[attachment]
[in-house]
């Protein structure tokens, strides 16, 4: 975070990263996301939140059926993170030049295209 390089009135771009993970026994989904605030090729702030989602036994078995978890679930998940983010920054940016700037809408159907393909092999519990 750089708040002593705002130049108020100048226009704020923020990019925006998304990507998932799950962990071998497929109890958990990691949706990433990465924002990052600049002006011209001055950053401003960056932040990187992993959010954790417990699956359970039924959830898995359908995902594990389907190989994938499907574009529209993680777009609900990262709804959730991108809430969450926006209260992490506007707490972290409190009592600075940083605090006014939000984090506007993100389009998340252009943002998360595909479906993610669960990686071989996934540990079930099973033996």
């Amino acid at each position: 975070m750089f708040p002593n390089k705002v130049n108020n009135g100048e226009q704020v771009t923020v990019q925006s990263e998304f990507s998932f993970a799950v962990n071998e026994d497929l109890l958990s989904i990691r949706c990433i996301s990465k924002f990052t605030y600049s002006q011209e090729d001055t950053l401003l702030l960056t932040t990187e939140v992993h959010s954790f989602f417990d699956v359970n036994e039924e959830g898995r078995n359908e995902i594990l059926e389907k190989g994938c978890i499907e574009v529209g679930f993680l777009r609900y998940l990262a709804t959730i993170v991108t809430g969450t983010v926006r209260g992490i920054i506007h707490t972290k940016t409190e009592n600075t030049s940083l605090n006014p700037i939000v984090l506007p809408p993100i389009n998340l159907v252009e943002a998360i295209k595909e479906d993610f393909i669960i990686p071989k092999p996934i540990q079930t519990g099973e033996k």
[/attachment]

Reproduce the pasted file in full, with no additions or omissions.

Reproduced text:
[in-house]
């Protein structure tokens, strides 16, 4: 975070990263996301939140059926993170030049295209 390089009135771009993970026994989904605030090729702030989602036994078995978890679930998940983010920054940016700037809408159907393909092999519990 750089708040002593705002130049108020100048226009704020923020990019925006998304990507998932799950962990071998497929109890958990990691949706990433990465924002990052600049002006011209001055950053401003960056932040990187992993959010954790417990699956359970039924959830898995359908995902594990389907190989994938499907574009529209993680777009609900990262709804959730991108809430969450926006209260992490506007707490972290409190009592600075940083605090006014939000984090506007993100389009998340252009943002998360595909479906993610669960990686071989996934540990079930099973033996």
């Amino acid at each position: 975070m750089f708040p002593n390089k705002v130049n108020n009135g100048e226009q704020v771009t923020v990019q925006s990263e998304f990507s998932f993970a799950v962990n071998e026994d497929l109890l958990s989904i990691r949706c990433i996301s990465k924002f990052t605030y600049s002006q011209e090729d001055t950053l401003l702030l960056t932040t990187e939140v992993h959010s954790f989602f417990d699956v359970n036994e039924e959830g898995r078995n359908e995902i594990l059926e389907k190989g994938c978890i499907e574009v529209g679930f993680l777009r609900y998940l990262a709804t959730i993170v991108t809430g969450t983010v926006r209260g992490i920054i506007h707490t972290k940016t409190e009592n600075t030049s940083l605090n006014p700037i939000v984090l506007p809408p993100i389009n998340l159907v252009e943002a998360i295209k595909e479906d993610f393909i669960i990686p071989k092999p996934i540990q079930t519990g099973e033996k």